Posted on Friday 18th June 2010
Birmingham academics will visit Mayo Clinics across the US
Leading lights of UK/US medical research in areas such as cancer, liver and renal medicine will have the chance to share ideas and work together, thanks to an innovative clinical exchange programme launched today.
The Clinical Fellowship Programme will cement existing relationships and develop new collaborations between the University of Birmingham and the internationally renowned Mayo Clinics across the US, over a five-year period. Areas of medicine identified as targets will be endocrinology, cancer, liver medicine, renal medicine, haematology and clinical immunology.
The exchange, which has been made possible thanks to a generous donation by an anonymous donor, will enable clinical academics to experience a different research environment, discuss research interests, learn new techniques and gain access to diverse and interesting patient cohorts.
Birmingham academics will visit Mayo Clinics at three locations across the US: Rochester, Minnesota (their largest base with three hospitals); Jacksonville, Florida; and Scottsdale/Phoenix, Arizona. Research is carried out at all three campuses, with specialities ranging from translational science to clinical trials.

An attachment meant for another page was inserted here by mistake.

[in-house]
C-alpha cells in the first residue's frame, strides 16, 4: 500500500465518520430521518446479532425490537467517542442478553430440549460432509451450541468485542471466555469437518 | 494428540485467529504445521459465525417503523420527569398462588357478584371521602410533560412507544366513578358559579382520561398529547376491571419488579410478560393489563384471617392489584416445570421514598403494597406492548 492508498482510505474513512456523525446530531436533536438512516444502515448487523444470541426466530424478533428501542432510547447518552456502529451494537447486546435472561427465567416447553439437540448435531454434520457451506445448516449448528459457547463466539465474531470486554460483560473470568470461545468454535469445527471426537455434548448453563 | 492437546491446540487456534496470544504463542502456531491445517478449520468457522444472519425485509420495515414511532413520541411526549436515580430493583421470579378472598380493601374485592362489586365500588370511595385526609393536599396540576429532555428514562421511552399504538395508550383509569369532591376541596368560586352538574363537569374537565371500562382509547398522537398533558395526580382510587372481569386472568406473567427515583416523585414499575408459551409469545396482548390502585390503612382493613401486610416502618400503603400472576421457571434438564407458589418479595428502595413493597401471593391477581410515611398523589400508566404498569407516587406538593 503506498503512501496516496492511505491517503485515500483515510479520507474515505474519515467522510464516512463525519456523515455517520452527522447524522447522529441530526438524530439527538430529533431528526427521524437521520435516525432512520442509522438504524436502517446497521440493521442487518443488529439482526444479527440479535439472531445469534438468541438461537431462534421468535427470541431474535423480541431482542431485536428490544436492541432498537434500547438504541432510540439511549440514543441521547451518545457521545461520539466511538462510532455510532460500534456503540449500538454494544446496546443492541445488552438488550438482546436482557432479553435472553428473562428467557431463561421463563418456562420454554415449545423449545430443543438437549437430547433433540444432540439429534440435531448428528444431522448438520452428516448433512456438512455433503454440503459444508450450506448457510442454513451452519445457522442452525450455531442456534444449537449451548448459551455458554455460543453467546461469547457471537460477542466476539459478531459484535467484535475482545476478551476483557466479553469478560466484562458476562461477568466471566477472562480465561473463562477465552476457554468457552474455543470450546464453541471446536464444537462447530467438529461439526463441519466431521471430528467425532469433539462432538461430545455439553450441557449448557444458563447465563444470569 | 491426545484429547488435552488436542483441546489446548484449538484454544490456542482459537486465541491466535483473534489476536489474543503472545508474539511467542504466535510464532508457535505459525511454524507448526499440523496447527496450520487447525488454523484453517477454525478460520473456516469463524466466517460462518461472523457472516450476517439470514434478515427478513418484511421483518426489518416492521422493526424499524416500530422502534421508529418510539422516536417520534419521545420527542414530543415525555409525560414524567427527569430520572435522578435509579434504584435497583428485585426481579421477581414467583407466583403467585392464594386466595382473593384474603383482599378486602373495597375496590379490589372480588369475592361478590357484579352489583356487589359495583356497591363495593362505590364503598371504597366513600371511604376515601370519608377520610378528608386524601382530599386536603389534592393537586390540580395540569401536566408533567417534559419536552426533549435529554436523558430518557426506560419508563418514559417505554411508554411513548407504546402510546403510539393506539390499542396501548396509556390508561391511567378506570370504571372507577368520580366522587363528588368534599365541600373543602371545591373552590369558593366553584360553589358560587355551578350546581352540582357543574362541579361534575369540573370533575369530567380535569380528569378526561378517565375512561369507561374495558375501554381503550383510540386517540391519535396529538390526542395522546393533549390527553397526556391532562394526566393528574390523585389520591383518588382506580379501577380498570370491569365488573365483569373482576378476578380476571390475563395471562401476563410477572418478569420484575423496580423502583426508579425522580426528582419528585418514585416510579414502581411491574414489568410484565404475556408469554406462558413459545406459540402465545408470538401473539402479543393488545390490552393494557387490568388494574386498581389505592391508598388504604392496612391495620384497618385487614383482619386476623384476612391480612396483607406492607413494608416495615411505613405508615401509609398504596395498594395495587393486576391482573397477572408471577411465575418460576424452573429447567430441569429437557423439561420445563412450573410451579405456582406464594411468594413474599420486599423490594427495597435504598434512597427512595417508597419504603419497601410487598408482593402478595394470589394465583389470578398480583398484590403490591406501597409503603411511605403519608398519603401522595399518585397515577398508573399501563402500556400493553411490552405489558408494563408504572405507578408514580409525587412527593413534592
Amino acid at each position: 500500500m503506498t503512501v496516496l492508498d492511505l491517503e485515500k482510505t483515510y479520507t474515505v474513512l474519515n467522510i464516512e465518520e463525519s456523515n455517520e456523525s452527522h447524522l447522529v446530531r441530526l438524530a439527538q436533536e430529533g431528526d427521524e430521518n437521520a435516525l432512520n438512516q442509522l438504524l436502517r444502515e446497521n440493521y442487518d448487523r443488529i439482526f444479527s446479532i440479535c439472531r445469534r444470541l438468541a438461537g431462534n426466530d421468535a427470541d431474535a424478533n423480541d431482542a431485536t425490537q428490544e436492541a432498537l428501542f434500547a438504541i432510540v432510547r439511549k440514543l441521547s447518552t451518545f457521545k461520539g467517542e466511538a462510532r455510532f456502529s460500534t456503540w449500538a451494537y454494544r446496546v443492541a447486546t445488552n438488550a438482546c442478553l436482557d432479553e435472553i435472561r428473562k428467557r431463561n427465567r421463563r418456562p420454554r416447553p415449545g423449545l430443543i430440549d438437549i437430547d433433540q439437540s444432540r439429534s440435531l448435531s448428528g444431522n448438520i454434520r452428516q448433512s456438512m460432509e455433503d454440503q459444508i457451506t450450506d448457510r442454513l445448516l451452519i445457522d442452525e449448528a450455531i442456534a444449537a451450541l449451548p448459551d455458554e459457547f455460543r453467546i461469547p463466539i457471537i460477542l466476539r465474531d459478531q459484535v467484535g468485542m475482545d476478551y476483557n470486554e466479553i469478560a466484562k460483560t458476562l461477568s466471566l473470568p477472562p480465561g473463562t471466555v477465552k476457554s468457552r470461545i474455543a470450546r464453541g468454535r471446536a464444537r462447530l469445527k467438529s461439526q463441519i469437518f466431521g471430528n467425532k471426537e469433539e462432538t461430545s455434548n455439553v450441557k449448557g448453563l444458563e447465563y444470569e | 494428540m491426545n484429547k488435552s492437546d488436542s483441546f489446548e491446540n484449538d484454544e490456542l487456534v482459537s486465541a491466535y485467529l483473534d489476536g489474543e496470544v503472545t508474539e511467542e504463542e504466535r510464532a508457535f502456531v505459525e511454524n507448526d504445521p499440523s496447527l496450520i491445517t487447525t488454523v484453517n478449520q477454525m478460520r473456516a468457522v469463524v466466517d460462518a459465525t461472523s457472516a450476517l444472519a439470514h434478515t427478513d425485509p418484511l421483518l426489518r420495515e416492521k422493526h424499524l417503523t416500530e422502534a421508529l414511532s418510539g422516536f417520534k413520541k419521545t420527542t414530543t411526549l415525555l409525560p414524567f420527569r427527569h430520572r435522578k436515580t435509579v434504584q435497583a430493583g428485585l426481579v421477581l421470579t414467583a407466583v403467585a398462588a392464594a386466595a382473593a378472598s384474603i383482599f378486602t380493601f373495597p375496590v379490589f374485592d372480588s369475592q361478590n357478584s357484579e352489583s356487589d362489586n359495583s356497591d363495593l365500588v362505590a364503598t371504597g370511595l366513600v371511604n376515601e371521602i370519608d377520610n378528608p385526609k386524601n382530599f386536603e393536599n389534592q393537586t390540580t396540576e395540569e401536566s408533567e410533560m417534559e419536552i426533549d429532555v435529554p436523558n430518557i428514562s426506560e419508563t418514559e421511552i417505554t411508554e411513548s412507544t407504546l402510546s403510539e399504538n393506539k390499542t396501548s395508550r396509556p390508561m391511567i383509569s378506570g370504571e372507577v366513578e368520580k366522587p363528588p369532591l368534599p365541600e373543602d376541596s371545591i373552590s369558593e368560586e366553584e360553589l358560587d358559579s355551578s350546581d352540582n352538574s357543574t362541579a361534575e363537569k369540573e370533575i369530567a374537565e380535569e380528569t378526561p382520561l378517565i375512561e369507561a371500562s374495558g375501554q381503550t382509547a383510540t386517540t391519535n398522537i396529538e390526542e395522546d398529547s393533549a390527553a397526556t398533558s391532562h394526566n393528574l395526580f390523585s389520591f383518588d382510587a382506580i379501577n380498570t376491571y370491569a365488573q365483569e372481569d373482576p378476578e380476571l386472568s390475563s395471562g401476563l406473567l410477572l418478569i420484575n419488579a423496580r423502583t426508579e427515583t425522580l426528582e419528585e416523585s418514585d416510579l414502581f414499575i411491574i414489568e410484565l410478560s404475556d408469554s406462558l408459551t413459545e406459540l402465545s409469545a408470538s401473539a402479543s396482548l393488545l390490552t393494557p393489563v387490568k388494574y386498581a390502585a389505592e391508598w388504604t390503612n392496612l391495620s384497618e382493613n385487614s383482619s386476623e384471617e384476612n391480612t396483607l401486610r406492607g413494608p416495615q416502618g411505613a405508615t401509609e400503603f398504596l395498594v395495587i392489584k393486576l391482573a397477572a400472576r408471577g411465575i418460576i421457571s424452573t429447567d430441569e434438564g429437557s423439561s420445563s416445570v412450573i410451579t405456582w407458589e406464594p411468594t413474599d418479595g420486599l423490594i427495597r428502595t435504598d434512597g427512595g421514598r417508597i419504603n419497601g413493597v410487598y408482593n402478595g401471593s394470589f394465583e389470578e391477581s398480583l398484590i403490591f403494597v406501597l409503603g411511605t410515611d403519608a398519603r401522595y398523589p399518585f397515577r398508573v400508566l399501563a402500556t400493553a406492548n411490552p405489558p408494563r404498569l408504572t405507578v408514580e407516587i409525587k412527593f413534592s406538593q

Mayo Clinics medics will be based at the University’s College of Medical and Dental Sciences, with its 25-year track record of clinical trials, and have access to the College’s extensive networks of NHS partners across the region, including the brand new Queen Elizabeth Hospital Birmingham, which shares a physical campus co-location with the College’s Medical School and opened its doors this week.
Professor Lawrence Young, Pro-Vice-Chancellor and Head of the College of Medical and Dental Sciences “I believe that one of the keys to tackling global health issues is to develop more individualised treatments for disease. Populations respond in different ways to treatments depending on their ethnic background and environments. The combination of world-leading clinical expertise and diverse patient cohorts at both partner locations make this exchange programme between the University of Birmingham and the Mayo Clinics such an exciting opportunity.”